RAW: Are House Prices About To Collapse?

The warning bells have been ringing for some time. Anyone observing local retail strips over the past 12 months would have noticed a disturbing trend of increased closures and more sites lying fallow for ever longer periods of time.

Still, the official data tended to confounded this physical evidence – the mining boom and those stimulus packages that sustained us through the GFC would continue to make Australia the miracle economy – the only one in the developed world to avoid the harsh realities of the great leverage bust. Or so they said.

For the commentariat – political, media and economic – the force of that boom has blocked out hearing those damn tolling bells. Still, it would not be the first time that ‘the experts’ ignored the warning signs in pursuit of the peddling a glowing good news story that keeps them relevant.

But surely as night follows day, bit by bit the global economy is drawing us in.

This past week we have seen David Jones declare trading conditions the worst it has ever experienced – shock, horror, the wealthy matrons that patronage its marbled floored stores have withdrawn as well. This coming with steep plunges in recent weeks in a variety of confidence measures do not augur well for, well, everyone. Now it is not just the battlers who realise just how bleak things appear.

When viewing events overseas, especially in the US and Europe, one is entitled to start feeling fearful.  World Bank Chairman, Bob Zoellick, says the world is just ‘one shock away from a full-blown crisis.’

If there is one area in the Australian economy where one shock could be more than a crisis but a catastrophe it is the Australian housing market.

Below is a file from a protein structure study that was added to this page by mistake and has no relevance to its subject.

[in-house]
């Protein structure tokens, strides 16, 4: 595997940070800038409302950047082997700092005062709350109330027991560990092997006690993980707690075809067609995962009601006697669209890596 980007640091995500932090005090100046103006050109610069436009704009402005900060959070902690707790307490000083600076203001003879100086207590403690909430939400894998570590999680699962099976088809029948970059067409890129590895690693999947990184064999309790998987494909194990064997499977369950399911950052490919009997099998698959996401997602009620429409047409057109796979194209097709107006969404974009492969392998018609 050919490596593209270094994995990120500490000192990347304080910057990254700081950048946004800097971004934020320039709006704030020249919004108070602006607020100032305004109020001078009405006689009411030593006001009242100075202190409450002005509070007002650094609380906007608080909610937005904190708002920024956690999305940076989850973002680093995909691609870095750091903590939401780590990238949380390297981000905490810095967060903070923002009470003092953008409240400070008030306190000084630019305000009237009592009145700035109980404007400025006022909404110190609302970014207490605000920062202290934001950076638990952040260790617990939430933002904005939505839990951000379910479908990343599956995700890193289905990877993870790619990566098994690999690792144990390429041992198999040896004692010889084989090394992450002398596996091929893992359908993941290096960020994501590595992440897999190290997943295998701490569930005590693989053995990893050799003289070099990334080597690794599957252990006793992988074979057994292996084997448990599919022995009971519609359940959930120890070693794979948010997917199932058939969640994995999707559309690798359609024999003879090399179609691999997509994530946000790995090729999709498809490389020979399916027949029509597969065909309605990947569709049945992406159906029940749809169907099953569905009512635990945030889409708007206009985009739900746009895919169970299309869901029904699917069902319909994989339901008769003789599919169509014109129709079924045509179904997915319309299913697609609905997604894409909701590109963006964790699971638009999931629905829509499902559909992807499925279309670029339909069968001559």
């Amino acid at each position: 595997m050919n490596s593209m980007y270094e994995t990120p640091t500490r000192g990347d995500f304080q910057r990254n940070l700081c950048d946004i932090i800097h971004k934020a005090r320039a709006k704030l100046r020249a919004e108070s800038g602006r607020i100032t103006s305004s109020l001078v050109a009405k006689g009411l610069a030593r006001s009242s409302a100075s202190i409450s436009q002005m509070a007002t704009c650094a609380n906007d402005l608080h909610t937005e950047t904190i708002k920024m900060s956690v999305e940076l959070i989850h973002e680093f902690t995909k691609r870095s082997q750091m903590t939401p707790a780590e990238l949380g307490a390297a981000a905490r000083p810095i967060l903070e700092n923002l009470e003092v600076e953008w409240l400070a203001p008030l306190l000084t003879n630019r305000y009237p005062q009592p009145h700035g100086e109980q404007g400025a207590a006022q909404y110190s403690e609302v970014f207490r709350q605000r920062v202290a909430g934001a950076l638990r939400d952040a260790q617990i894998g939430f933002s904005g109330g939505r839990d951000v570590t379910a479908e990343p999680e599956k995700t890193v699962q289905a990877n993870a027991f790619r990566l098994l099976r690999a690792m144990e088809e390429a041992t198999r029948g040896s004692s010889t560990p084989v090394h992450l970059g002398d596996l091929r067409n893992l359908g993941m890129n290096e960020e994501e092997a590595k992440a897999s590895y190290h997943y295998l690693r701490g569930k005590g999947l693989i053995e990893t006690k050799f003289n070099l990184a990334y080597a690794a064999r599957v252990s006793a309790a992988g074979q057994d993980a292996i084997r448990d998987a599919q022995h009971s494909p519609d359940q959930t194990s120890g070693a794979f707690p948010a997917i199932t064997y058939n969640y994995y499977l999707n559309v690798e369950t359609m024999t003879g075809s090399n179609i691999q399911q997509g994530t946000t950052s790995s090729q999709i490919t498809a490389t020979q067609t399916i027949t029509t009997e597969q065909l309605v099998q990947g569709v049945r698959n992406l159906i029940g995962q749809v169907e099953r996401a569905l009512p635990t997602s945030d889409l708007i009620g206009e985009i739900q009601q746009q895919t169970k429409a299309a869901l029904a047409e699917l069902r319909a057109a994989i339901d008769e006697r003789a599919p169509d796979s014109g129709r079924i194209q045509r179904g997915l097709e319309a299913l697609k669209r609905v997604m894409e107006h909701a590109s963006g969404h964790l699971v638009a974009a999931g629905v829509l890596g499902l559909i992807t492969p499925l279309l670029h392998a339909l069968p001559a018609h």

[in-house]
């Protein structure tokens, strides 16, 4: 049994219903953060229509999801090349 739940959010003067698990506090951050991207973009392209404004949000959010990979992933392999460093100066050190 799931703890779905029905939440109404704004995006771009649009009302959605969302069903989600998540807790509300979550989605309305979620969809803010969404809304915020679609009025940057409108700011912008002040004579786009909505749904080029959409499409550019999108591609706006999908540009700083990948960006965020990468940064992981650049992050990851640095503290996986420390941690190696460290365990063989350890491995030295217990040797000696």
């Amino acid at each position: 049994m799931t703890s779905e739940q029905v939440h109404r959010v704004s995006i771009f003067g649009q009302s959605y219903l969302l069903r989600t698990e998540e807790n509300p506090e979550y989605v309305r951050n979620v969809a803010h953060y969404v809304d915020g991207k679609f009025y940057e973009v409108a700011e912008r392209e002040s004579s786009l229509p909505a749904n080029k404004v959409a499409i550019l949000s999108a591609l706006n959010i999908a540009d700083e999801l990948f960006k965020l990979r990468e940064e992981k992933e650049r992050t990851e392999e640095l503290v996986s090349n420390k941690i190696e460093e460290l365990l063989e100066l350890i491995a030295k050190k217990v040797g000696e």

Marching on almost without a pause after the GFC hit, the Australian housing market is now flat lining. Houses for sale far exceed demand, auction clearing rates have plunged and average prices are at best steady but already there are some steep falls hitting the upper end of the market – just take a look at apartment prices on the Gold Coast and one can see where the problems are starting to emerge.

At its core is not so much the deleveraging of the world, making it harder to obtain credit and punt hard what little capital one has, but the declining belief by investors that capital gains are inevitable and thus investing in housing is a no brainer.

This culture of happy sentiment has many root causes and cheer leaders, most notably in our newspapers. Real estate ads are big revenue for newspapers and magazines. Nobody wants to know their palace is about to decline in value and nobody wants to be the guy who is saying it either. And let’s face it, what real estate agent has ever advised ‘this is not a good time to buy’, for when  prices are going up they say ‘ride the wave’ and if prices are falling, with a smile they tell you ‘there has been no better time to buy.’